We’re very bullish on gold, which is the anti–paper money, of course, and is underowned by investors around the world. – Paul Singer, Elliot Management Corp
I keep Fox Business channel on because it has the best tv “ticker scroll” for monitoring basic market activities. Also, some of the women on the show are easy on the eyes. Liz Claman is not one of those.
I came in from getting lunch and saw this tag-line on Claman’s afternoon show: “Gold Losing Glitter.” I turned up the volume to hear her explaining to the idiots who might actually listen to the garbage broadcast on the show that gold was getting hit today because investors no longer felt a need to use gold as a hedge against the BREXIT vote now that the polls show that BREXIT is currently out of favor with the chippies in England.
Considering that gold is up about 20% since mid-December, vs. 1.9% for the S&P 500, it’s safe to assume the reasons that gold is being accumulated stretch a lot further and deeper than Claman’s idiotic explanation.
In fact, Prime Minister Cameron announced a referendum date for a vote on the issue of whether England shall remain in the EU, or not, on February 22 this year. Only 5% of gold’s 20% price appreciation since it bottomed in December has occurred since that date.
I dare say it’s a bit pre-mature to announce that gold is losing its glitter, especially in connection with the British EU referendum. The truth is that gold is being accumulated by smart money as a hedge against the idiocy of fiat currency-based monetary systems controlled by corrupt Government’s and Central Banks. It’s as simple as this:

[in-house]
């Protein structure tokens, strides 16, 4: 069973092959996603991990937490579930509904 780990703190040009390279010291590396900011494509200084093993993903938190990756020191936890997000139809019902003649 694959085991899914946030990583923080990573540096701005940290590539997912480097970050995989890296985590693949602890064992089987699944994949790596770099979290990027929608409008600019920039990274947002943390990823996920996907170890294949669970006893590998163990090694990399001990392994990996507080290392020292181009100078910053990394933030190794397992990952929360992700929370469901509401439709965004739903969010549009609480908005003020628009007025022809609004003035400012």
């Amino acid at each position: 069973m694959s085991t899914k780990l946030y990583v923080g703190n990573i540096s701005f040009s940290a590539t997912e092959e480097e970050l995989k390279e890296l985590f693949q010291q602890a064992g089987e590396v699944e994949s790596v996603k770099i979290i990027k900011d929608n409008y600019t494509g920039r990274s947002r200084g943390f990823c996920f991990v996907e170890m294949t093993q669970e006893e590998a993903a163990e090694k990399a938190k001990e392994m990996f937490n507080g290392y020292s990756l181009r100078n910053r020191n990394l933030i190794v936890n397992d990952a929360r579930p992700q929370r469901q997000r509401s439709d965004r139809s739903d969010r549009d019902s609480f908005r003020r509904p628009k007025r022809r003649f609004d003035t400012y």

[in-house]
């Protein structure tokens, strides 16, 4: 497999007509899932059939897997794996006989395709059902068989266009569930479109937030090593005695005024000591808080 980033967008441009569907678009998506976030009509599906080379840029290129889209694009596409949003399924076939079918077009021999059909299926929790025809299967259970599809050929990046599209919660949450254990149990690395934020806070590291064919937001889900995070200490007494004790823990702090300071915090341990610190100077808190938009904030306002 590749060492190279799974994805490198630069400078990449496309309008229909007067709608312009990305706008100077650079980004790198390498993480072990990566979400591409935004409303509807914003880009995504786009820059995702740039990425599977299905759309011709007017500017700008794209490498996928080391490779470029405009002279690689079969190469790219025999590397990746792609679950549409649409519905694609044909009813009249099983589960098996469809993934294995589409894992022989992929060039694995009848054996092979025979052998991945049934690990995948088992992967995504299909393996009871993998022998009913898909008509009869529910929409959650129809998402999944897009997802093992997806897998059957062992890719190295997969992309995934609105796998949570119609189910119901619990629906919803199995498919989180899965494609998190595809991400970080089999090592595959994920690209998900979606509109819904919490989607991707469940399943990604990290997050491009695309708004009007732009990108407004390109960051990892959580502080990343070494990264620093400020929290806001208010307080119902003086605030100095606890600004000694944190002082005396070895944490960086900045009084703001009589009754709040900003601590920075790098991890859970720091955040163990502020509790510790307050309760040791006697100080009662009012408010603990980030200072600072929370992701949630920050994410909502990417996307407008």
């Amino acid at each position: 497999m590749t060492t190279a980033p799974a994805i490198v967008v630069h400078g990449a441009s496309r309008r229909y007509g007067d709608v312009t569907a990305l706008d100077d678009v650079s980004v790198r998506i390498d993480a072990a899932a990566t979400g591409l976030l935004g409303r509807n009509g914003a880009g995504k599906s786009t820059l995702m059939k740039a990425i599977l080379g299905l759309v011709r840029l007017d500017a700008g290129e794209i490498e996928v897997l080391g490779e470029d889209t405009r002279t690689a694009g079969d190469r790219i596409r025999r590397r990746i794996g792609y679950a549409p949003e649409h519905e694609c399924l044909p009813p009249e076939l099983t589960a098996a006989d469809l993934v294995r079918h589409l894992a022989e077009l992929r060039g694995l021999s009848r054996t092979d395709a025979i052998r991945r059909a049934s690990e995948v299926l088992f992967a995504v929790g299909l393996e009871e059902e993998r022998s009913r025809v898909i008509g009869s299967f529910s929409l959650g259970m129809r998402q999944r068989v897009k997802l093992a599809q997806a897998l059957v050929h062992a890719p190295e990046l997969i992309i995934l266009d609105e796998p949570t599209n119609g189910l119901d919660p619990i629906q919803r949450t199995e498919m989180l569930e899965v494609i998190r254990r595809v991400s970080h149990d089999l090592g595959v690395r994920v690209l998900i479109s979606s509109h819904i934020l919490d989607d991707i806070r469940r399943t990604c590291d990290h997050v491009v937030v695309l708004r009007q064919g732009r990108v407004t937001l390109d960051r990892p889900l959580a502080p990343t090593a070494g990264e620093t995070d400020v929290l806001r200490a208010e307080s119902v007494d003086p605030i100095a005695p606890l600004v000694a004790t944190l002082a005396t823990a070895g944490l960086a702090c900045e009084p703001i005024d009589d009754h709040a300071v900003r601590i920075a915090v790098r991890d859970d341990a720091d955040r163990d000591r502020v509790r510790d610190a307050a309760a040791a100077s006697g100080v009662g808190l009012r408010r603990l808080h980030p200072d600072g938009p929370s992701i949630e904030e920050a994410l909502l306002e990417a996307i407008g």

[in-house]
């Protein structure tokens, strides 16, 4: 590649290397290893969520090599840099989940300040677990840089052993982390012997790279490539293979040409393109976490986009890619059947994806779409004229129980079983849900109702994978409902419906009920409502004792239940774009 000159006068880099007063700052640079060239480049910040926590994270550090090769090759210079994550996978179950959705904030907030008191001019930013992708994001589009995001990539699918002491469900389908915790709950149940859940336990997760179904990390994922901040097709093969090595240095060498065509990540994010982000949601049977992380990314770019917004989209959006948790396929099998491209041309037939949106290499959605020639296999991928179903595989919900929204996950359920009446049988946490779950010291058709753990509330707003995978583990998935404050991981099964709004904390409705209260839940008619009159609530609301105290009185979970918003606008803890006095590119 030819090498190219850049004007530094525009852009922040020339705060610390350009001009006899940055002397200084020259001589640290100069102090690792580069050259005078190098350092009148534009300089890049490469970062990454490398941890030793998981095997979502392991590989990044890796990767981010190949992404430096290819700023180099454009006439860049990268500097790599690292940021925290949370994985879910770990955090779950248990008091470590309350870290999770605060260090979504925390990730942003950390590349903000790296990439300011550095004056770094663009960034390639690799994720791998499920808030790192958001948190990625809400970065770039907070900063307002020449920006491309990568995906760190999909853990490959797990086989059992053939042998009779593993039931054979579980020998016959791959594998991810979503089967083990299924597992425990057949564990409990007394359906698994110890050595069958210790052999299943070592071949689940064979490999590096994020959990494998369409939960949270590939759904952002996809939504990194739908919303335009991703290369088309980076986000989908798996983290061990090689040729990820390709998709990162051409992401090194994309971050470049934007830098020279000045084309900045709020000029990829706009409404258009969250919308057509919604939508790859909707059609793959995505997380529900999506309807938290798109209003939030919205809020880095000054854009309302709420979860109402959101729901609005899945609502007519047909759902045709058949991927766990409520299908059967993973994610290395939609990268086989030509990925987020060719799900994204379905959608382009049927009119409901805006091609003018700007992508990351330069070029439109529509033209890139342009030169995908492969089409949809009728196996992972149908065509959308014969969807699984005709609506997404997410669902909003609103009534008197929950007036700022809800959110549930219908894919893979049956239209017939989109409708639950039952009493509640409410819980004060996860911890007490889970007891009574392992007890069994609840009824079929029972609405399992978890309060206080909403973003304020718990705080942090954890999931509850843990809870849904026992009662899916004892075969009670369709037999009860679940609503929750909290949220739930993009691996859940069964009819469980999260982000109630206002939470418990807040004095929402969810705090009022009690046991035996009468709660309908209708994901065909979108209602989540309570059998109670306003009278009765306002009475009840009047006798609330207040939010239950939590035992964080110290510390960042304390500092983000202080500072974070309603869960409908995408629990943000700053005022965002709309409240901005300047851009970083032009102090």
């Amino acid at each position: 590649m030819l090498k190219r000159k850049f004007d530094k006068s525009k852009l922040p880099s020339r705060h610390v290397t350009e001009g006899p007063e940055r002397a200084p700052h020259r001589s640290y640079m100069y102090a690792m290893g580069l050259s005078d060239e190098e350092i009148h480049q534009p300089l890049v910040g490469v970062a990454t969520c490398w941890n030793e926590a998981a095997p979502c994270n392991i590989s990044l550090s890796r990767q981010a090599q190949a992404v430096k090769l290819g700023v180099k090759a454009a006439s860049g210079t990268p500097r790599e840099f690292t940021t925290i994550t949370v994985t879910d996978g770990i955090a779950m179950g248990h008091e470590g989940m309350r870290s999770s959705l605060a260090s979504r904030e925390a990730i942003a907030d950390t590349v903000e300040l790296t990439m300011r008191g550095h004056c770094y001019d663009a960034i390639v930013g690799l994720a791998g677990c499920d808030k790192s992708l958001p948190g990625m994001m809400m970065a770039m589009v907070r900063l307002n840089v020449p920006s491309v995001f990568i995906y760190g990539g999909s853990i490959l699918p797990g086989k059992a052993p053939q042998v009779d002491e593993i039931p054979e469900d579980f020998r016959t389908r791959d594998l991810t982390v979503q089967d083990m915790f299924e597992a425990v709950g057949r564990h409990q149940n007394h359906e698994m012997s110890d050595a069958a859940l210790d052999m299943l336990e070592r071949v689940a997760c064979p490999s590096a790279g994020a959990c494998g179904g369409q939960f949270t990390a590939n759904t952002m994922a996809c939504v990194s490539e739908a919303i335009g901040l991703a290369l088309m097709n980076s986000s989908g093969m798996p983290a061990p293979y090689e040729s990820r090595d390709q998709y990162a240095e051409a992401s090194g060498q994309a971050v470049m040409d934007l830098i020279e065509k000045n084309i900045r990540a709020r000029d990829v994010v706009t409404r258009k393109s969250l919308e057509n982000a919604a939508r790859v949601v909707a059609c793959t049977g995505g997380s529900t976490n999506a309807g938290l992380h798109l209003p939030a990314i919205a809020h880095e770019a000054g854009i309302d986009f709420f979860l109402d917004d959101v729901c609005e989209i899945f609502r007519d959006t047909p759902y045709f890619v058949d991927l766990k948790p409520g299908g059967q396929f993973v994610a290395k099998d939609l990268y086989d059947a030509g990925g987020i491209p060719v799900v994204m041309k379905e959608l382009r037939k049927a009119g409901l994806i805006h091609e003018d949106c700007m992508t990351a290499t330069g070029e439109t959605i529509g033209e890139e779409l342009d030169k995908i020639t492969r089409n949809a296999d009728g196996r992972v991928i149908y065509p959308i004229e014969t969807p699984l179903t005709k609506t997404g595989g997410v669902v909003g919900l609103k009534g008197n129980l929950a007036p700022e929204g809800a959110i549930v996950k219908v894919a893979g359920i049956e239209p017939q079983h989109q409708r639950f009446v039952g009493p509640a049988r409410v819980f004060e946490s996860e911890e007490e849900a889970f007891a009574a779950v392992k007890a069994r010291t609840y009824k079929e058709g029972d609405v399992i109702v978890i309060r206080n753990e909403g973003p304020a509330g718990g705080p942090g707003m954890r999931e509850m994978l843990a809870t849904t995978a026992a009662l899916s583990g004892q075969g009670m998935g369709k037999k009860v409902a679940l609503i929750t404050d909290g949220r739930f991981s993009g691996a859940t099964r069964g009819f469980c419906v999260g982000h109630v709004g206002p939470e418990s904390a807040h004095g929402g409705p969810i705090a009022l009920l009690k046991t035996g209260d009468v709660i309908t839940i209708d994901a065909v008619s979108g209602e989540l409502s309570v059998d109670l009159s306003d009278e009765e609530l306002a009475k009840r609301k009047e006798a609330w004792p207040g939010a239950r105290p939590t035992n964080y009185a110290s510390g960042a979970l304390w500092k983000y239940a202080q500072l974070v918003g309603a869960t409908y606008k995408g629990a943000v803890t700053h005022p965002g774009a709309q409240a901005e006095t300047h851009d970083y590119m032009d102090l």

Paper money eventually returns to its intrinsic value: zero. – Voltaire
She’s a script reader and too much of an airhead to have an original market thought. Must be a Murdoch theme!
I think it is about the so called little people who are starting to to buy gold that worries the elites. If it turns from a trickle into a flood they are not going to be able to keep control much longer. There was a similar piece in the FT last week under some idiotic cliche like ………. ” All that glitters isn’t gold.”
What made this even more moronic was it followed the news that Sorros is going big on Gold. You just know the snake oil salesman who are selling this crap are buying gold themselves. I wonder if Clayman and these other tv geniuses are buying gold?
Mark … it appears that have not recognized a good marketing program when you see one. Do you think those same gold buyers would be buying on the basis of no fear factor being present ? It’s become a necessary evil of sorts ….. the “stick approach”.
What may be missing in your own analysis is the recognition that even if the elites wanted gold monetized (which actually saves the fiat system, BTW) , now that bullion trades in real-time pricing, it cannot be monetized from the classical apex of power whether it be by government or central banking. A top-down approach would be far too sudden and abrupt. It requires the stealth of the organic market action. No crashes please !!!
You know so much – you really need to start your own blog. Take your views to the public. Open them up for all to see and comment on. Otherwise you are nothing more than a male with a vagina
I don’t think the so-called people have enough $ to buy gold.
Yes, which is why so much “poor man’s gold” – aka silver – is being purchased. As currency, silver has better fungability anyway. In Canada in Q1, RCM silver maple leafs set a sales record.
Brexit has nothing to do with gold’s currency role in being able to purge debt while it also supports economic activity anywhere and everywhere on the globe.
We still need liquidity. We sill need to exist purge debt.
Gold is NOT anti-paper or anti fiat currency . Those who see it as such are asleep because they are assuming gold’s role to be static (investment or store) and are not looking at the circulatory qualities of bullion. When viewed correctly, bullion becomes symbiotic with the dollar …. a modified , real-time relationship for the measure (dollar) and the weight (bullion). We all win.
Old habits die hard, however.